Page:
Theresa May said on Thursday she was on course to deliver Brexit and a new partnership with the European Union, shrugging off a parliamentary defeat that could weaken her hand as the decisive phase of talks begins.
The British prime minister spoke on arrival at an EU summit in Brussels where, over dinner, she will repeat her case for unlocking negotiations to unravel more than 40 years of union to allow for a discussion of trade relations. May sees that as crucial to offering certainty for businesses.
The 27 other EU leaders are all but certain to approve the deal to move to second phase on Friday, after May has left, launching a new stage of talks that could be hampered by divisions at home and differences with the EU.
But after suffering a defeat in parliament over her Brexit blueprint, May faces yet another struggle to get legislation passed to sever ties with the bloc before Britain leaves in March 2019 — something Luxembourg's prime minister, Xavier Bettel, said would not make "her life easier".
"I'm disappointed with the amendment," she told reporters as she arrived at the summit. "But the EU withdrawal bill is making good progress through the House of Commons and we're on course to deliver on Brexit."
Noting that the EU executive delivered its crucial verdict last week of "sufficient progress" on divorce terms to allow the opening of talks on the future, she added: "I'm looking forward to discussing that deep and special partnership for the future."
A senior British government official said that the prime minister would press for a quick agreement on a transition deal to allow businesses to adapt to life after Brexit.
"The prime minister will say that reaching the agreement on phase one has required give and take on both sides but a fair outcome has been achieved," the official told reporters.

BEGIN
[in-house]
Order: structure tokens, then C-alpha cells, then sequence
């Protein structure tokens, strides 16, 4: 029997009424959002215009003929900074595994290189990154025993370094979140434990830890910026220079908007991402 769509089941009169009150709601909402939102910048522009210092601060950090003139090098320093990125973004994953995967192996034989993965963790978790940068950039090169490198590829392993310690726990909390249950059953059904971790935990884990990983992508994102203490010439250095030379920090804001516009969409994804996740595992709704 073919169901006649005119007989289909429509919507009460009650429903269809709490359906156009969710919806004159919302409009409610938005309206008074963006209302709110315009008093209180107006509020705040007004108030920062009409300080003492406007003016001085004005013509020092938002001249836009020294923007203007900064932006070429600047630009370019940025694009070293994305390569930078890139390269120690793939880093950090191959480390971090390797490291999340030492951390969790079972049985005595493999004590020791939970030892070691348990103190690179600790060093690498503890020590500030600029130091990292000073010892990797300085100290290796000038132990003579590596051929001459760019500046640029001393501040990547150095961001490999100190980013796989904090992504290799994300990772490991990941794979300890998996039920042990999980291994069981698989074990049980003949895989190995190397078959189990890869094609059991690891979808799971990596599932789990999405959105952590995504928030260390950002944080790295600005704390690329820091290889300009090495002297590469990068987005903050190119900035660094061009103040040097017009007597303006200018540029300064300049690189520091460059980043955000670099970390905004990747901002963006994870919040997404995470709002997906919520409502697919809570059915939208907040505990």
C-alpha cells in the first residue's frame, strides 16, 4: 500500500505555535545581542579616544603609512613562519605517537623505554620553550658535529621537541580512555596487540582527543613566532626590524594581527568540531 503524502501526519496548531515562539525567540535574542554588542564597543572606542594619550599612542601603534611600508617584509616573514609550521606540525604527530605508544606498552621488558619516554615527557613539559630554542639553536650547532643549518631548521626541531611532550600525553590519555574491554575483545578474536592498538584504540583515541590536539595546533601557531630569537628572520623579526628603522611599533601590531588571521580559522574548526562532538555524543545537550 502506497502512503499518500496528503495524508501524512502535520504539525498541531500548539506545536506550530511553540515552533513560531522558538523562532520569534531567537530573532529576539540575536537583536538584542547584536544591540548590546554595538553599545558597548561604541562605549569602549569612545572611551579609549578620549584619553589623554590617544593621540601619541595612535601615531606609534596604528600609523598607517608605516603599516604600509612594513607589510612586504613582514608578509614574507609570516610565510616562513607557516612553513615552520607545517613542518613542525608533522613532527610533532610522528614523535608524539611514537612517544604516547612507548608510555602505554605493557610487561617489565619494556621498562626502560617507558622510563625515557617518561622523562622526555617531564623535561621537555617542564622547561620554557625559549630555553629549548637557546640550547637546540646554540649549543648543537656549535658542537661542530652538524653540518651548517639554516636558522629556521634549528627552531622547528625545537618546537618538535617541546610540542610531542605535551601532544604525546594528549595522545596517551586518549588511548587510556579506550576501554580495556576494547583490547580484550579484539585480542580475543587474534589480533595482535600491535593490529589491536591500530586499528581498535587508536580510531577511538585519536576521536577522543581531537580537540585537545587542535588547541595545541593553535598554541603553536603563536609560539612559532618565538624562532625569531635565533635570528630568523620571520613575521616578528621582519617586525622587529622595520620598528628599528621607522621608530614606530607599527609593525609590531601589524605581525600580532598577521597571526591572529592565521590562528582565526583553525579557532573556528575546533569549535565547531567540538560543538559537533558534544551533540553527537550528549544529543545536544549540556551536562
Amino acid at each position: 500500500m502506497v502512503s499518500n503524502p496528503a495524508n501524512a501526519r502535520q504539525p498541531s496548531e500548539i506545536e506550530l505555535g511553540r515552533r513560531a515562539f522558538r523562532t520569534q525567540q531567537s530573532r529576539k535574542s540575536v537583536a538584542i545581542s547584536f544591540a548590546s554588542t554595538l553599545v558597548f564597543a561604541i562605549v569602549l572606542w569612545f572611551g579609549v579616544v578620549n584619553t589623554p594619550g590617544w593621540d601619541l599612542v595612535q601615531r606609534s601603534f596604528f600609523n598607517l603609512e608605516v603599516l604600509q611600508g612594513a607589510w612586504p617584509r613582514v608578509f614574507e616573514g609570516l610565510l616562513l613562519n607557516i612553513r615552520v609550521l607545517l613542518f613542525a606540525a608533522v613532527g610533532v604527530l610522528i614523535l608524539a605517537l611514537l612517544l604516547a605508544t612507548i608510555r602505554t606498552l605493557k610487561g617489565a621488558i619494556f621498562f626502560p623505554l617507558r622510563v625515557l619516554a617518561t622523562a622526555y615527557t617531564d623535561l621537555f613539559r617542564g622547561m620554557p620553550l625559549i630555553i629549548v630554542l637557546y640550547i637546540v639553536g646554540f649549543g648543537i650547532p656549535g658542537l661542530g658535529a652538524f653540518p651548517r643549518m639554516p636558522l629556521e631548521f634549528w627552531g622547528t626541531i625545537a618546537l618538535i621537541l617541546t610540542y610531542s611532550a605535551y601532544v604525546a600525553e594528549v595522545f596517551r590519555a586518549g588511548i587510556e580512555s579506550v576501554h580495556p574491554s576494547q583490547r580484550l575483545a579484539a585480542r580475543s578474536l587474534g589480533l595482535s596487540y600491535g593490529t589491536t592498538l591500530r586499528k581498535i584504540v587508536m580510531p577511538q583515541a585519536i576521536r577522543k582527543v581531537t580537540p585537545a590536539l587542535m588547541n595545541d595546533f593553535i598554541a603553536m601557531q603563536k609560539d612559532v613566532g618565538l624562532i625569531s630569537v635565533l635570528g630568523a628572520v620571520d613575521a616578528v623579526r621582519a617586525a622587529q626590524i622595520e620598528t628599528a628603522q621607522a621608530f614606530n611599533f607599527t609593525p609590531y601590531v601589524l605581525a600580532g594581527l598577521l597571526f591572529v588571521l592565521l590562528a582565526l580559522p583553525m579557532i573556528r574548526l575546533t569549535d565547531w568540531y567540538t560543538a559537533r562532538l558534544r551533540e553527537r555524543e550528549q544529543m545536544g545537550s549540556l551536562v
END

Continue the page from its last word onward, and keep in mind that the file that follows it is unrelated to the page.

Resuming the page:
Acknowledging the tough negotiations ahead, Donald Tusk, chairman of the EU leaders, warned them that only their unity displayed so far in the Brexit talks would deliver a good deal as discussions move to trade — an issue on which the member states have widely divergent interests.
"I have no doubt that the real test of our unity will be the second phase of Brexit talks," Tusk told reporters.
Phase one covered Britain's bill to the EU, the border with Ireland and the status of EU citizens in Britain.
After days of often fraught diplomacy, May rescued the initial deal last Friday, easing the concerns of her Northern Irish allies over the wording to protect a free border with EU member Ireland without separating the province from the UK.
Then, EU negotiators said the talks had made "sufficient progress", a recommendation that will, barring accidents, be blessed by the leaders of the other member states.
German Chancellor Angela Merkel said there was a good chance that the next phase of Brexit negotiations could begin.
"Progress has been made regarding the exit of Great Britain, but there are some open questions so it is good that we will talk about it tomorrow," she said. In fact, diplomats say there is virtually no doubt that leaders will endorse the decision.
May's success has won her some respite at home from political in-fighting between enthusiasts and sceptics of Brexit in her ruling party, and has reduced the prospect of a disorderly departure from the bloc.
But there are hurdles still to negotiate. May and her cabinet are due next Tuesday to hold a discussion of senior ministers' competing views on Britain's future outside the EU — to remain close to the bloc or forge a new path.
She also faces a newly emboldened parliament after rebels in her own party joined forces with opposition lawmakers to demand that Parliament not the government gets the final say on the deal — a defeat they may try to repeat next week when May puts Britain's departure date into a bill to sever ties.
But May was quick to point out that the government had won 35 of 36 votes with average majority of 22, refusing to back down and keen to speak up the chances of a good trade deal.
The EU is willing to start talks next month on a roughly two-year transition period to ease Britain out after March 2019 but wants more detail from London on what it wants before it will open trade negotiations from March.
Before dinner on Thursday, May and her EU peers will discuss the bloc's plan for closer defence cooperation with NATO Secretary-General Jens Stoltenberg. Long blocked by London, the plan now has backing from Britain, which as one of Europe's main military powers, wants to keep ties with the EU on defense.
Over dinner, leaders will discuss their response to the migration crisis from Africa and the Middle East, and lingering deep divisions over how to share the load.
They will confirm a rollover of sanctions on Russia over the Ukraine crisis and are likely to reaffirm their opposition to U.S. President Donald Trump's move to recognise Jerusalem as the capital of Israel.